First, you need paprika.
Cold or hot, we collect Joe and Eddie. Joe is wearing a red jacket with a Union Jack sewn into the back. This jacket comes with a story involving San Francisco and a flat mate with zooshy clients, and a white version of the jacket. (There, Joey, in case you ever wondered if I really listen to you while you go on – and on.)
Every aspect of Joe has a story attached to it, sort of like a price tag or the washing instructions label. I swear if he were to sweep up his clipped fingernails, he’d deliver himself of ten epic histories, and then, there’d be the toenails to listen to.
C announces our tripartite Upper East Side plans. Eddie is delighted with the stores to be attended and Joe announces a need for deli food. I assure Joe that we will consume after we have consumed. We push through the door of our first stop, Waterworks, where it is our goal to examine shower faucets, heads and installations that have those extra jets that spew water at your sensitive regions. We are all four arrested by the sight of an immense and sloped copper freestanding tub priced in the tens of thousands of dollars. It is deep and coddling and obscene in its demand for space in a city where the placement of even a toothbrush must be weighed in terms of square inch efficiencies. We are however, attracted to a nearby tub of pure white resin. It looks like a shelled boiled egg cut in half the long way and with its yoke removed. Joe says, “I. Love. Deviled. Eggs.” Then, his hands go up in the air, and we all brace ourselves for the pronouncement that this always signals.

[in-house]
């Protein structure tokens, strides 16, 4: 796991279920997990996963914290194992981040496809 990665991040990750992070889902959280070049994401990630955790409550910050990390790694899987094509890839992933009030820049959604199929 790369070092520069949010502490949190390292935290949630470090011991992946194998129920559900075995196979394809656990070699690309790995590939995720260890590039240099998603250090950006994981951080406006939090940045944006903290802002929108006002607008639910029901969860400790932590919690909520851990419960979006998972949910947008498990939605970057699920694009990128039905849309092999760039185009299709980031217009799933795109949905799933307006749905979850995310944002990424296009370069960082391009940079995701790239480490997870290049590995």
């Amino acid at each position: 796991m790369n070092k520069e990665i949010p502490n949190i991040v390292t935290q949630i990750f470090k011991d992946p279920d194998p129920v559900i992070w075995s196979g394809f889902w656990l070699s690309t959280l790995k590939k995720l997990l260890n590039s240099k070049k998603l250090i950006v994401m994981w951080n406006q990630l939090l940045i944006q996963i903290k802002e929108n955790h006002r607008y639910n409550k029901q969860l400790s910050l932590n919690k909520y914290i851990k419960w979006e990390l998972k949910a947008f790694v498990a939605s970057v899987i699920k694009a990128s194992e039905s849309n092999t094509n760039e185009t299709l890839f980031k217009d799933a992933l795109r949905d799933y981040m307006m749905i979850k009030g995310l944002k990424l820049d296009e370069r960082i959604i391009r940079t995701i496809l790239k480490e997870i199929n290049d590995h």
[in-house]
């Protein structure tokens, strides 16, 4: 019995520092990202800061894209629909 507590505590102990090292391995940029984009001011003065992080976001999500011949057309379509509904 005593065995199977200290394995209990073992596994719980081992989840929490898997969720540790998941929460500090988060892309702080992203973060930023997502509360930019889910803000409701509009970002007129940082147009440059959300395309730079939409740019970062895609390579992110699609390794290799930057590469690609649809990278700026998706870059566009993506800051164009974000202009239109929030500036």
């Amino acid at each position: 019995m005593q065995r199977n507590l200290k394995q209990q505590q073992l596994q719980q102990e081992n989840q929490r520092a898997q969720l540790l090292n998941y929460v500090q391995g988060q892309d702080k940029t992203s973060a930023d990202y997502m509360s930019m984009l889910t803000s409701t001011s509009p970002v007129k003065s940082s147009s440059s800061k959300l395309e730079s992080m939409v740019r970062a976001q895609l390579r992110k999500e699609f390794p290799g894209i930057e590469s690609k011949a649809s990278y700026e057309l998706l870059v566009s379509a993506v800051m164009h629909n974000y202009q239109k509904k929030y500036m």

“I have never once eaten enough deviled eggs. Never once had enough of them. Same with shrimp. Put me at a buffet with all-you-can-eat shrimp, and I never leave without thinking I shoulda ate more of those.”
I agree with the shrimp part of this, and add that I always eat them with the shells on. Good fiber. I raise an examination of the concept of the deviled egg. Mom never made them, and I have a real fear of them. I avoid them entirely. Their coloration seems not to occur in nature. They arrive cradled by suspicious women with suspicious cellophane. They always need to visit a refrigerator for some secret fix before appearing on the holiday groaning board. They are evil. Eviled eggs. Joe overrides this and repeats the fact that he has never at any single meal had his fill of them.
“What goes into a deviled egg?” I wonder.
My comrades have no problem listing the basic ingredients and I begin to concoct a riff on the recipe that might involve the addition of garlic, lemon grass and perhaps a paper-thin membrane of peeled cucumber separating the white from the yoke. Also, I’d whip the yoke into something more chiffon-like. Lemonish. Meringuey. (OK, readers, I know you’re eager to share your deviled egg recipes, and, if we are lucky, maybe this gourmand will share his version of this American classic.
We leave Waterworks and head to The Container Store which mercifully presents itself before Joe can spot a deli.